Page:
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Major Indoor Soccer League Preview : Sockers Faced With Rebuilding, but Then So Is the Entire League

November 04, 1988|PETE THOMAS | Times Staff Writer

Some things die hard and the Major Indoor Soccer League apparently is one of them. It will stagger into its 11th season today with just seven teams and one division.

Citing money losses, the league got approval from the players' union for two salary cap cuts in the last 9 months, and in the process lost four teams, among them the Cleveland Force. The Force was the league's most successful club, only the second American professional soccer club to turn an annual profit, and the only team to do that more than once.

"(The league) was on a roller coaster downhill," Cleveland owner Bert Wolstein said. "I don't think it will survive, No. 1, and if it does survive it won't be of any quality."

Stating the obvious, John Kerr, director of the MISL Players Assn., said: "There's a lot of work to be done out there in re-establishing the credibility of the league. (MISL Commissioner Bill Kentling) has done OK in regaining most of the sponsorships that they had for the past year. He said, obviously, he had a lot of work to do in convincing sponsors that they were going to be around."

Because there are fewer teams, the league cut its schedule from 56 to 48 games and will play the majority of those games on weekends in an attempt to boost attendance that averaged 8,456 last season.

"If there was any damage regarding the fans, that will show up once the seasons begins," Kentling said.

The teams:


The defending MISL champions were 42-14 last season and the class of the league. In fact, indoor soccer's most successful franchise--in performance--failed to win the title only once--in 1986-87--since 1982.

This season, though, Coach Ron Newman has a job ahead of him, since his team lost 9 players from last season's title team.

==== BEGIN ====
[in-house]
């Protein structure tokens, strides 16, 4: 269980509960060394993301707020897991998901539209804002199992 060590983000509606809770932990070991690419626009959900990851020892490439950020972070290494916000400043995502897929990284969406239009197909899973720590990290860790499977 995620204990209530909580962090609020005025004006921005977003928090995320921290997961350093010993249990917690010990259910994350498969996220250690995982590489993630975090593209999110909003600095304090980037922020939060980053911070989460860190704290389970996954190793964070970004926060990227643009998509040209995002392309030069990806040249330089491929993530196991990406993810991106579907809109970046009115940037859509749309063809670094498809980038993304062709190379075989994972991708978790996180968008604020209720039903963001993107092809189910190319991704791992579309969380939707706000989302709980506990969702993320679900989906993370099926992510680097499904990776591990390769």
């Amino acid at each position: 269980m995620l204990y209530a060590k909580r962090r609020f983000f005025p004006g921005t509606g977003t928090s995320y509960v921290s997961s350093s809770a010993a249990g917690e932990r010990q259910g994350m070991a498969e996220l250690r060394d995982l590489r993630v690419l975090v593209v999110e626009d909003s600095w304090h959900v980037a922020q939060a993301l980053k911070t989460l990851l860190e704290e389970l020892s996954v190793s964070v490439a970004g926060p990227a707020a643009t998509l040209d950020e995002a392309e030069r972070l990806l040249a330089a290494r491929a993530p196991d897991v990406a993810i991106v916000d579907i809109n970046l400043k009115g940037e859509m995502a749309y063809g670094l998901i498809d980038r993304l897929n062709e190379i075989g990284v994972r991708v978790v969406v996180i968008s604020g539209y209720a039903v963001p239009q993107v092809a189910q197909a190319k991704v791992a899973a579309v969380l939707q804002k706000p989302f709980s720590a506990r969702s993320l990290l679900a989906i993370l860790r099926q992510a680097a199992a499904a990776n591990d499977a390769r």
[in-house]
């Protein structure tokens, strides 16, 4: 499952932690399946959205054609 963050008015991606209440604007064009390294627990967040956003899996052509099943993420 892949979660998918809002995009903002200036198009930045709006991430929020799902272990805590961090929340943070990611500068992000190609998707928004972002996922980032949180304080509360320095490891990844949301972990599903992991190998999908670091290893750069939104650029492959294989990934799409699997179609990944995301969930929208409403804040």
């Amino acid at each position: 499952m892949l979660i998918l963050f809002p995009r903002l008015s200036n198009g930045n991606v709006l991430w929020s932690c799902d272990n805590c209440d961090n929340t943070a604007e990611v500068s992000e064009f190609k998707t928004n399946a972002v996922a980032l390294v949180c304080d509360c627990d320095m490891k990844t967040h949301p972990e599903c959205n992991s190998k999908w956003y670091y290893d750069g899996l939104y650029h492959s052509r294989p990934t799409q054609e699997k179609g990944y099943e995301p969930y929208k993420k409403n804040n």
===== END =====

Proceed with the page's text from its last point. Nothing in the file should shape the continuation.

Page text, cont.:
Most notable among the absentees: Juli Veee, the Sockers' all-time leading scorer, who turned 38 and was not offered a contract; Hugo Perez, the most valuable player of this last season's championship series when the Sockers swept the Cleveland Force, 4-0; Fernando Clavijo, Waad Hirmez and Jim Gorsek, all of whom wound up with the Lazers.

Though Gorsek will be missed, the Sockers still have the game's finest goalkeeper in Zoltan Toth. At 21-6 with a 2.94 goals-against average, Toth was tops in the league and was instrumental in helping his club allow the fewest goals in the league.

Defender Kevin Crow, a 4-year MISL veteran and anchor of the U.S. national team's backfield, will get help from newcomer Ralph Black, who was acquired from Tacoma, and Gary Etherington from Minnesota.

The Sockers' best offensive weapon is Branko Segota, who led the team in scoring with 56 goals and 33 assists.

There were rumors that Steve Zungul, who played last season with the Tacoma Stars, would be back with the Sockers but a Socker publicist said that San Diego has a full roster and that "nothing came of his visit."

Notable newcomers include former Lazer Poli Garcia, who was a 50-goal scorer last season with the St. Louis Steamers, and Alan Willey from Minnesota.


Injuries helped contribute to the team's worst season, 25-31, and its first finish below the .500 mark.

Only 7 players will return from last season's roster.

Baltimore has picked up many of Cleveland's players, including the Force's second-leading scorer, Kai Haaskivi, who contributed 16 goals and 38 assists. Defender Desmond Armstrong, midfielder Mike Sweeney and forward Carl Valentine also come from Cleveland.

The acquisition of Minnesota's David Byrne, who had 35 goals and 42 assists, should also bolster the Blast's offense.

Nine-year veteran Scott Manning--43 games, 19-20 and 4.36 goals-against average--will anchor a goalkeeping crew that will include 8-year veteran and crowd favorite Slobo Ilijevski, who was picked up from St. Louis.


The return of Tatu, who missed all of last season because of a torn knee ligament suffered in last season's opening game, will be welcomed.

During the 1986-87 season, the diminutive forward scored a league-high 73 goals and 38 assists in leading the Sidekicks to the MISL title.

Despite salary cap reductions and player dissatisfactions, Coach Gordon Jago was able to keep Dallas, 28-28, pretty much intact.

Second-leading scorer Mark Karpun is gone, but Richard Chinapoo from the Blast has been added to complement last season's top-scorer Godfrey Ingram, who had 40 goals and 25 assists. Goalkeepers Krys Sobieski and Joe Papaleo will return to anchor the league's second-best defense.


Jan Goossens was last season's third-best scorer with 45 goals and 56 assists. Together with Dale Mitchell, 48 goals and 47 assists, the league's most potent offense--294 goals--should have another productive year.

Unfortunately for Coach Dave Clements, the Comets weren't able to recruit much help for a defense that allowed a league-leading 290 goals.

Defenders Kim Roentved and Dave Boncek will have the primary job of protecting goalkeepers Ed Gettemeir and Alan Mayer, who together allowed just under 5 goals a game.

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